Evaluating the US Stock Market
In today’s final installment1 of evaluating the US stock market’s recent performance, the toolkit uses three alternative risk metrics: the Sterling Ratio, the Calmar Ratio, and the Omega Ratio.
In the dark art of deciding if the current return is extreme or not, I crunched the numbers using two rolling periods: 5 years and 20 years. Depending on which window you favor, the market’s current performance looks middling or flying in the upper reaches relative to the historical record.
Before we look at the results, here’s a brief definition of the three ratios:
Calmar Ratio: the ratio of annualized return over the absolute value of the maximum drawdown. The higher the ratio, the stronger the risk-adjusted performance.
Sterling Ratio: The Sterling ratio is identical to the Calmar Ratio except that it adds an excess risk measure to the maximum drawdown, in this case 10%.
Omega Ratio: an estimate of the probability of earning a minimum or higher return, in this case defined as 0%. The higher the ratio, the more likely that the minimum return or higher will be achieved.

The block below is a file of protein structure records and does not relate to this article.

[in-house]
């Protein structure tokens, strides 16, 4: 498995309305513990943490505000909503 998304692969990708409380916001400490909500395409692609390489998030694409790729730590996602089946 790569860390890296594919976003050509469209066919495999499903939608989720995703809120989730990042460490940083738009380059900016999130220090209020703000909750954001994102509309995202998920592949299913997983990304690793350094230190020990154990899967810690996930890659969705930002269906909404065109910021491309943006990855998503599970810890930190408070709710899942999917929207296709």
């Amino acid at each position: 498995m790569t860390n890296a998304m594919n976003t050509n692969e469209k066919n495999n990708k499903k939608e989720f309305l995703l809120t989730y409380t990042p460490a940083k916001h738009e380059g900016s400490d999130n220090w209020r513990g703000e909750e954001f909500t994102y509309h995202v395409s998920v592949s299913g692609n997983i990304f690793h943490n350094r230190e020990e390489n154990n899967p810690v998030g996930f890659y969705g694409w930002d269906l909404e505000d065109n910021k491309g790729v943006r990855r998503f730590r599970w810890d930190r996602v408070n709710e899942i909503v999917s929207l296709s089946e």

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The first chart shows the results for the S&P 500 (NYSEARCA:SPY) on a rolling 5-year window. The main takeaway: the market’s current return is relatively elevated in risk-adjusted terms. All three metrics are in their respective top quartile, based on data for the last 100-plus years.
Risk-adjusted returns look moderate, however, when we shift to a 20-year rolling window. For this time period, all three metrics currently score at slightly below their respective median value in the context of the historical record since 1920.
The obvious question: Which time period carries more weight for deciding if recent market performance is extreme? Unclear. Mr. Market neglected to write a rule book for assessing equity valuations. But all’s not lost. A partial solution is using your investment time horizon as a guidepost. For example, if you’re planning on withdrawing from a US equity portfolio (or liquidating it entirely) in five years or less, you should be wary of recent market action and act accordingly. If you can sit tight for 20 years or more, by contrast, the latest returns appear less precarious, based on the risk metrics in the second chart above.
Time doesn’t always heal all wounds, but it can help smooth over any rough patches in the short run. Of course, if your time is limited, aggressive risk management at this stage may be the only game in town.
1Here are the previous installments:
Are Recent S&P 500 Returns Excessive Relative To History?
Are Recent S&P 500 Returns Excessive? Part II
Are Recent S&P 500 Returns Excessive? Part III